Abigail hummed happily to herself. She was making a cheese and tomato sandwich and carefully placing the top piece of bread onto it, she looked at it critically. It was very tall and she squashed it down hard. Red tomato oozed out of the side but it smelt delicious. Licking her paws, she climbed back up onto the chair and opened the fridge again. Was there any chocolate cake left? She looked along the shelves hopefully. Ah yes, just there in the corner, one piece left. Time to get some more. Abigail paused, the plate of cake balanced on one paw. It was very strange now that she came to think of it, the fridge was always full of their favourite things. Patrick had asked her what she liked to eat and had made a long list, tapping on that screen he seemed always to be sitting in front of. But where did the food come from? Bags appeared outside the door, she’d helped the polar to drag them in, but who sent them and how did they know what they all liked? Clambering down, she placed the cake next to her sandwich and made herself comfortable on a soft blue cushion by the window. She’d ask the polar. ‘Patrick,’ she mumbled through a mouthful of tomato, ‘where does all the food come from?’
Perched on the table, the polar was busy writing a note, glancing up occasionally at the screen in front of him. ‘Hmm…?’
‘Patrick!’ said Abigail more loudly and a bit crossly, ‘I said where does all the food come from?’
‘The supermarket of course, I order it online and tell them to leave it in the porch,’ he paused, squinting at the paper more closely. ‘Then I have to pay for it.’
‘Pay?’ said Abigail.
‘Yes pay, with money. Most food and things cost money.’ He glanced at her, ‘you do know that?’
‘And where do you get money?’ asked Abigail, ignoring the question and trying to eat her sandwich, it was very big, maybe she shouldn’t have put quite so much cheese in it.
‘I earn it, I’ve got a website.’
‘What’s a website?’
Patrick rolled his eyes. ‘It’s something people use on their laptop or phone, they can get advice or look things up.’
Abigail felt very confused but was determined not to show it. “Oh I see,” she said casually, ‘and I suppose you give advice?” Without warning, she giggled and she quickly clamped a paw over her mouth. ‘Indigestion,’ she said. ‘Sorry.’
Narrowing his eyes Patrick stared over the top of the screen at her. Sitting up a little bit straighter he smoothed down his blue scarf. ‘I do actually, finances, planning, strategy, things like that. People pay me online and I can buy things we need like food.’ He raised his eyes up to the ceiling where they could hear Grigs bouncing on and off the bed. The light in the kitchen was swinging too and fro in time with each bounce. ‘Or buy things that get broken.’
‘Don’t they know you’re a polar bear?’ asked Abigail doubtfully.
‘Of course not,’ said Patrick proudly, settling down again behind the screen, ‘and that doesn’t matter anyway, it’s all very professional. I’ve got great reviews.’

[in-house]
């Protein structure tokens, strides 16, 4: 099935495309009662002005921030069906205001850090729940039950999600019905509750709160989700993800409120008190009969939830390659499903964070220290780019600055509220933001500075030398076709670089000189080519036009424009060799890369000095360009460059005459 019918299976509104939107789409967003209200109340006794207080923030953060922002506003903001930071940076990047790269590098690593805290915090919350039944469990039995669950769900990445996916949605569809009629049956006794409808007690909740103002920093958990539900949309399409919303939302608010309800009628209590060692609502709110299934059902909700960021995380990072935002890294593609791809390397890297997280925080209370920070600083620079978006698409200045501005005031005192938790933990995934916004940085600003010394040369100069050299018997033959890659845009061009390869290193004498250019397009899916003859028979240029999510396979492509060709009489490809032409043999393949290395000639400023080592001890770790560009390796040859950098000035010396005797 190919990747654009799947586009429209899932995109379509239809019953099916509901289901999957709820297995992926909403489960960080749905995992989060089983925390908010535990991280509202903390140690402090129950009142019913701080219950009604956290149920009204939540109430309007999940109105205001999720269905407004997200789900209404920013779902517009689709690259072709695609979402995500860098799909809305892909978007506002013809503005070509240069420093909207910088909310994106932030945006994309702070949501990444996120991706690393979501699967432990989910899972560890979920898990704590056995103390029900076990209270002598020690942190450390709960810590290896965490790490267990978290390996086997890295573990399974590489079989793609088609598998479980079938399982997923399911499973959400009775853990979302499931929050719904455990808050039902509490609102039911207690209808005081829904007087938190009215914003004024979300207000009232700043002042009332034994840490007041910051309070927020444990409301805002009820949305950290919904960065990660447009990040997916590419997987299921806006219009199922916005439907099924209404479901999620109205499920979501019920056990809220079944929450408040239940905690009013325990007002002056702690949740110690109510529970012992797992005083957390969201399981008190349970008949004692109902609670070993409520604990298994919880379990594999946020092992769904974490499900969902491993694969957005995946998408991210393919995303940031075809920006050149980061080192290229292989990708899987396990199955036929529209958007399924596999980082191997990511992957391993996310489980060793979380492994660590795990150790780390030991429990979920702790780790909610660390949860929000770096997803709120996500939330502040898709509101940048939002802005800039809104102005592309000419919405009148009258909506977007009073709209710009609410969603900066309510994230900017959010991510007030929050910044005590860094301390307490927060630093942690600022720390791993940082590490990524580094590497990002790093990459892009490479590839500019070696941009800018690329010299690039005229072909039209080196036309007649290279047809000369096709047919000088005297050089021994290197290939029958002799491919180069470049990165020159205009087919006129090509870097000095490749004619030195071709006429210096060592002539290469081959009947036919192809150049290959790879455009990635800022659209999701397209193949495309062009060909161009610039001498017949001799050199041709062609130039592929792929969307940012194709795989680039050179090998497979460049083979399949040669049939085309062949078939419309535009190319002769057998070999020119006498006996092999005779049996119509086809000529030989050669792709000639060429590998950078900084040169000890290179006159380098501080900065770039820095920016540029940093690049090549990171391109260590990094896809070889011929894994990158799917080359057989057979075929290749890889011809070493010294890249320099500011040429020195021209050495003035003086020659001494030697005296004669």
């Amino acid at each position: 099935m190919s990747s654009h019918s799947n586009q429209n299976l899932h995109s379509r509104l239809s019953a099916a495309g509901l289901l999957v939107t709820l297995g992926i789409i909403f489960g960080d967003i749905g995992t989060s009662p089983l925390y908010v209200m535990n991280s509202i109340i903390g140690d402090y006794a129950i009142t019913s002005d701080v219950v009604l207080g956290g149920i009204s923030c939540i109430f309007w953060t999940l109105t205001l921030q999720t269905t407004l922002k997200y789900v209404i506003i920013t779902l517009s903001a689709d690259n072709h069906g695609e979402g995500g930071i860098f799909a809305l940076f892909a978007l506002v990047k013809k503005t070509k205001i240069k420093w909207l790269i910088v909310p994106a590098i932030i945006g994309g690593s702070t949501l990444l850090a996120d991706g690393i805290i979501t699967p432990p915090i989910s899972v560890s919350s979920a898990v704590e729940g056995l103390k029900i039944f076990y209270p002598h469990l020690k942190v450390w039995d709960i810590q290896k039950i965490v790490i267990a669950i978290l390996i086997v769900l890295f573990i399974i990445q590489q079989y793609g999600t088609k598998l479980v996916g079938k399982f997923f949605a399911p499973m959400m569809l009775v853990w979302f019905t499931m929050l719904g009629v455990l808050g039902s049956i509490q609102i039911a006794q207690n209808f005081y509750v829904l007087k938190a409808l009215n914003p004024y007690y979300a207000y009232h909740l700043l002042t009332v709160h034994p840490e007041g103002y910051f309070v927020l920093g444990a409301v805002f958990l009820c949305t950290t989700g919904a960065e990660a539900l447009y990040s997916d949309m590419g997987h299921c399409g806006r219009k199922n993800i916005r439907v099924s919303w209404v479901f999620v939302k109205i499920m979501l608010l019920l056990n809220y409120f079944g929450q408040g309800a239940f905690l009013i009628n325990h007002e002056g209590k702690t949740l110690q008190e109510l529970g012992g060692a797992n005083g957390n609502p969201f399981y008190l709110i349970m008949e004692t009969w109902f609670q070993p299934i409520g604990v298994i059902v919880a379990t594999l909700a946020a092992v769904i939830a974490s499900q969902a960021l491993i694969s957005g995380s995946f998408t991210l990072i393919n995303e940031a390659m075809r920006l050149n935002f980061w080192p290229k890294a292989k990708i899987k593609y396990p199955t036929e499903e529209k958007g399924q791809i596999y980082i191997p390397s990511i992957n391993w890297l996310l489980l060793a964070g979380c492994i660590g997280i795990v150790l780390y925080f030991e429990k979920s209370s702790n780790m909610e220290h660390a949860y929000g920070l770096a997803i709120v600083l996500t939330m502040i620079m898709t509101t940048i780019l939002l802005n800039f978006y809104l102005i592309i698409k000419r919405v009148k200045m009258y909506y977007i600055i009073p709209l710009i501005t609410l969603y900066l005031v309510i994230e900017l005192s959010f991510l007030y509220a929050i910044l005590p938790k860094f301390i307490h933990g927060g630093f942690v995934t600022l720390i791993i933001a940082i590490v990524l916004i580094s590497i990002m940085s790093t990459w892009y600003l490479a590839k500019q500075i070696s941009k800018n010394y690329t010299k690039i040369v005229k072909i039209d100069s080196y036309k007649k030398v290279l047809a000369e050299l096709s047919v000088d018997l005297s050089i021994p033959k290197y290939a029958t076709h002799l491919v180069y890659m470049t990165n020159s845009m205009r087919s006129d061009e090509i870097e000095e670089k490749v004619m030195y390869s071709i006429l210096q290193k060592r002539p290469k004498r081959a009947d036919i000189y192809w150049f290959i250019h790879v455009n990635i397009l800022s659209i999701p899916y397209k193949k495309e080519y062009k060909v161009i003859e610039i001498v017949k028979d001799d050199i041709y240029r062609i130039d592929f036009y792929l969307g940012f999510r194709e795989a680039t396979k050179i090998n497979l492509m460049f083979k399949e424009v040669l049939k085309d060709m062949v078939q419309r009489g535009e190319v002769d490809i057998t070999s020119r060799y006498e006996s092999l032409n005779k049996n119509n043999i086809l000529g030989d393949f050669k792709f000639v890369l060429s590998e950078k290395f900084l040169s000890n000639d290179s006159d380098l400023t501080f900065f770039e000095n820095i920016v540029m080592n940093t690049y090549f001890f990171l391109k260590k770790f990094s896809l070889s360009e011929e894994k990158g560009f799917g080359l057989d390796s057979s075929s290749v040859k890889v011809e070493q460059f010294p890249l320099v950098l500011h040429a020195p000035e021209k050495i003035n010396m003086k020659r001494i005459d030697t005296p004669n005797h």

Abigail wasn’t really sure what a review was, so she changed the subject. ‘There were a lot of things in the shop, like the ones in my bag,’ she said fondly. ‘But I had to leave my car behind it wouldn’t fit in.’
The polar paused thoughtfully. ‘And did you pay for those things?’ Abigail shook her head sheepishly. Patrick sighed. ‘Oh dear,’ he looked at her, ‘well I suppose you didn’t know, and we can just take them back to the shop.’ There was a thud as Abigail dropped her sandwich onto the floor. She had just taken a bite but her mouth was suddenly dry and she had to swallow hard. Her nose began to tremble and her ears drooped. Go back to the shop? Give things back? They were hers, they’d kept her company in her hidey hole behind the jigsaw. She loved her pink tree, and her bag, and the marbles. A tear leaked out from the corner of her eye. ‘Oh dear,’ said Patrick again hastily, scurrying across the table towards her, ‘don’t cry, it’s all right I can just pay for them, it will be all right.’
‘Really?’ sniffed Abigail.
Patrick waved a tissue at her nervously. ‘Yes really, I’ll go to the shop and sort everything out.’
With another sniff Abigail looked at him. ‘And could we, perhaps, get my car?’
Sighing again, the polar nodded. ‘I suppose so, if you really want it.’
‘I’ll come with you then,’ said Abigail more happily.
The next day passed in a blur, Patrick had listed all of Abigail’s things from the shop onto a big piece of white paper. They were now spread out all over the floor. The tiger had bounced on her tree and she’d had to spend ages straightening out the branches again. He did say sorry and he really hadn’t seen it down there, but Abigail didn’t believe him, it was bright pink! She sat hugging it on her lap in case he did it again. The Polar had stepped on her marbles and Abigail hadn’t meant to laugh but that had been very funny. It felt strange going back to the shop too. They were going to leave tomorrow night when it was dark, she didn’t know how they’d get in. With a sigh she curled up under the blanket, wrapping it around her tightly. With a tired happy yawn, she fell asleep dreaming of her lovely red furrari car.